What won’t you know about your new adoptee? It depends on where the horse came from originally. Because there are more horses being relinquished these days by conscientious but financially stressed owners, you could learn a fair bit about a horse from this type of situation. Feel free to ask questions and inquire about registration papers.

Horses coming from abusive or neglectful situations, however, don’t arrive at the rescue facility with much information about their history, so you won’t be able to find out much. Fortunately, in such a situation, a well-run rescue operation can take some of the guesswork out of the deal.

For example, to help her make good matches, Beth at Grace Foundation has put solid evaluation techniques into practice. She and her staff use an in-depth behavioral assessment to learn about each horse they take in, then they rate the animal on a 5-star scale.

Horses that score a 5 can be considered safe for a beginner to ride. Horses with a 4 rating need an advanced beginner to intermediate rider. (Beth and her staff are also skilled at evaluating the people looking to adopt, to make sure a new owner’s skills match the needs of the horse being adopted.)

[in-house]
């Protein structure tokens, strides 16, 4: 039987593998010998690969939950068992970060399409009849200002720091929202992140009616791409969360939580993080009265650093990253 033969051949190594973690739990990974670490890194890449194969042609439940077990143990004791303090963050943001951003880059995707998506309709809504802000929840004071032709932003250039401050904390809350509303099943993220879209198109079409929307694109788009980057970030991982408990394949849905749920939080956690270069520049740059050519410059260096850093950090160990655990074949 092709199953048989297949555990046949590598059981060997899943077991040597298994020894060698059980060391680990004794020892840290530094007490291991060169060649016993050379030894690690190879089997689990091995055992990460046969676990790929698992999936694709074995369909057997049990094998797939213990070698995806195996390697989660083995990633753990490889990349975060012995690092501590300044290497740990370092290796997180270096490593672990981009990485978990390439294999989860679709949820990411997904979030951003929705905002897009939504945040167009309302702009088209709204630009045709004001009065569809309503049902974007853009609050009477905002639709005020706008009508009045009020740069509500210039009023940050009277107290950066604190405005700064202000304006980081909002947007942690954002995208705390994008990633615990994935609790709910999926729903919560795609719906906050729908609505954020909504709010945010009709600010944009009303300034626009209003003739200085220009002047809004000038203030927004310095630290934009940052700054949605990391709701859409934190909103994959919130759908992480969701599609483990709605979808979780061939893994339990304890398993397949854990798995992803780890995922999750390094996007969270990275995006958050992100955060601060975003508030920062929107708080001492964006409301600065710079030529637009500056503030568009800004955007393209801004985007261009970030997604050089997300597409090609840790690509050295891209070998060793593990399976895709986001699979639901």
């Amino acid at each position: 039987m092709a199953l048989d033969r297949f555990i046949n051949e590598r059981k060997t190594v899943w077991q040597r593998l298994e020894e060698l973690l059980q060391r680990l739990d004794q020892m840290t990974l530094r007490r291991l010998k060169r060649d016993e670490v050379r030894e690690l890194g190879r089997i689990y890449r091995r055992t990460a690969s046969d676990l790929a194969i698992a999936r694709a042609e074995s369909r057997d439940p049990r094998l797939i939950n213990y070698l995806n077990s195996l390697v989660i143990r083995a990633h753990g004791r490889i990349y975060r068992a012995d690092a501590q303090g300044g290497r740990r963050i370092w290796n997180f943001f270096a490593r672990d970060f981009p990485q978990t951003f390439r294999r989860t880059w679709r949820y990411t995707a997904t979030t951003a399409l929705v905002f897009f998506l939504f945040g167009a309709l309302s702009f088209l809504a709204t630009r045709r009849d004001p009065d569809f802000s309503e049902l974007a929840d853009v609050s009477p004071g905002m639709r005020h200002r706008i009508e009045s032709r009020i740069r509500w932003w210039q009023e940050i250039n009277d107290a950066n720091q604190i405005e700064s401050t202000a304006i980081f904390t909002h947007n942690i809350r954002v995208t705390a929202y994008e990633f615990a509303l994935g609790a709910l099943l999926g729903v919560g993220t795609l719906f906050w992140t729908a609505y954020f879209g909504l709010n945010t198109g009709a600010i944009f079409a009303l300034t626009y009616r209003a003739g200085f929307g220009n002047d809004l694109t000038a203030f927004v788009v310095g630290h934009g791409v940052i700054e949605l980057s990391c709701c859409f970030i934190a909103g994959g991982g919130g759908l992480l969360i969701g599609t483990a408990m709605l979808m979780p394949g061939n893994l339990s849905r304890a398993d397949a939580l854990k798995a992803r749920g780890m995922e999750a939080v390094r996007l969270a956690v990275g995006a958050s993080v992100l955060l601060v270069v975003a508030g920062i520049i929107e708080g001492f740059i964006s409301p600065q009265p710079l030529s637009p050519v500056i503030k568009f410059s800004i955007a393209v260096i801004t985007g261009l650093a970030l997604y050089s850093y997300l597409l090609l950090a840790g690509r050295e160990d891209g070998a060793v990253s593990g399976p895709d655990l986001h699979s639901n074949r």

Horses that score from 3 down to 1 have challenges to overcome. For these horses, the Grace Foundation donates the adoption fee to a professional trainer, who works with the horse and the appropriately skilled rider in an effort to get them off to a good start.

Although a good rescue facility will give you a real advantage in finding the horse you seek, such operations aren’t the only source of no-cost or low-cost horses. An owner might be going away to college and more interested in finding a good home for a beloved horse than earning money in the transaction.

Or someone in need of a break from the cost of horse care might gift a horse, temporarily or permanently, to someone offering a good home. Broodmares might need to be culled from a breeding program, or young horses might need expensive training owners can no longer afford.